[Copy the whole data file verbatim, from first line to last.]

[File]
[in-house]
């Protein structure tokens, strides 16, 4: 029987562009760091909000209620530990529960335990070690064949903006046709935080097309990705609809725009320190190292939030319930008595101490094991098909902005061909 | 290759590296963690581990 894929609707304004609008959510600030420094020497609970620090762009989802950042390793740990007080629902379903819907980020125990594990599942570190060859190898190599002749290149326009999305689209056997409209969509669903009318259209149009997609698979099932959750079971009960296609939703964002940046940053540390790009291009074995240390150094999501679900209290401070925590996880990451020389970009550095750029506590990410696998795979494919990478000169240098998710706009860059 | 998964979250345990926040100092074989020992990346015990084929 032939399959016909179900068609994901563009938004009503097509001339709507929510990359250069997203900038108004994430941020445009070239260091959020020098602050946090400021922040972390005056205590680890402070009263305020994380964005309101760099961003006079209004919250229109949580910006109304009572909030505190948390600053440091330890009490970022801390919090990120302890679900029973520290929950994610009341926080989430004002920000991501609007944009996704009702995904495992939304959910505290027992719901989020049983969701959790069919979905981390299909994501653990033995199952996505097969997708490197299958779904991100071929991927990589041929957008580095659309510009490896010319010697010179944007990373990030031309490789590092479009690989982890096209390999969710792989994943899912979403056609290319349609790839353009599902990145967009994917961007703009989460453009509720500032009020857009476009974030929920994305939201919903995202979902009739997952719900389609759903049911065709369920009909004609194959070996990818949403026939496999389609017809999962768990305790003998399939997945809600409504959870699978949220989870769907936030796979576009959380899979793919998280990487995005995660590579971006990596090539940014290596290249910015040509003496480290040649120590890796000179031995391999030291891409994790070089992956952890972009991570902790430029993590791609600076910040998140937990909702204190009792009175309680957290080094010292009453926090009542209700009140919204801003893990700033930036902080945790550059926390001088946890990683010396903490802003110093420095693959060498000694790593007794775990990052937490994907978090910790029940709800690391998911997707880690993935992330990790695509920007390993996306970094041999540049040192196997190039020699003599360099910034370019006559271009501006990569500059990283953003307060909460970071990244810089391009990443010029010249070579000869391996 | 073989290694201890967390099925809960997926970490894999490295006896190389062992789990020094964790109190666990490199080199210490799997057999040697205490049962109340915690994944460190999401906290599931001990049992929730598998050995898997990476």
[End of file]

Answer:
[in-house]
């Protein structure tokens, strides 16, 4: 029987562009760091909000209620530990529960335990070690064949903006046709935080097309990705609809725009320190190292939030319930008595101490094991098909902005061909 | 290759590296963690581990 894929609707304004609008959510600030420094020497609970620090762009989802950042390793740990007080629902379903819907980020125990594990599942570190060859190898190599002749290149326009999305689209056997409209969509669903009318259209149009997609698979099932959750079971009960296609939703964002940046940053540390790009291009074995240390150094999501679900209290401070925590996880990451020389970009550095750029506590990410696998795979494919990478000169240098998710706009860059 | 998964979250345990926040100092074989020992990346015990084929 032939399959016909179900068609994901563009938004009503097509001339709507929510990359250069997203900038108004994430941020445009070239260091959020020098602050946090400021922040972390005056205590680890402070009263305020994380964005309101760099961003006079209004919250229109949580910006109304009572909030505190948390600053440091330890009490970022801390919090990120302890679900029973520290929950994610009341926080989430004002920000991501609007944009996704009702995904495992939304959910505290027992719901989020049983969701959790069919979905981390299909994501653990033995199952996505097969997708490197299958779904991100071929991927990589041929957008580095659309510009490896010319010697010179944007990373990030031309490789590092479009690989982890096209390999969710792989994943899912979403056609290319349609790839353009599902990145967009994917961007703009989460453009509720500032009020857009476009974030929920994305939201919903995202979902009739997952719900389609759903049911065709369920009909004609194959070996990818949403026939496999389609017809999962768990305790003998399939997945809600409504959870699978949220989870769907936030796979576009959380899979793919998280990487995005995660590579971006990596090539940014290596290249910015040509003496480290040649120590890796000179031995391999030291891409994790070089992956952890972009991570902790430029993590791609600076910040998140937990909702204190009792009175309680957290080094010292009453926090009542209700009140919204801003893990700033930036902080945790550059926390001088946890990683010396903490802003110093420095693959060498000694790593007794775990990052937490994907978090910790029940709800690391998911997707880690993935992330990790695509920007390993996306970094041999540049040192196997190039020699003599360099910034370019006559271009501006990569500059990283953003307060909460970071990244810089391009990443010029010249070579000869391996 | 073989290694201890967390099925809960997926970490894999490295006896190389062992789990020094964790109190666990490199080199210490799997057999040697205490049962109340915690994944460190999401906290599931001990049992929730598998050995898997990476």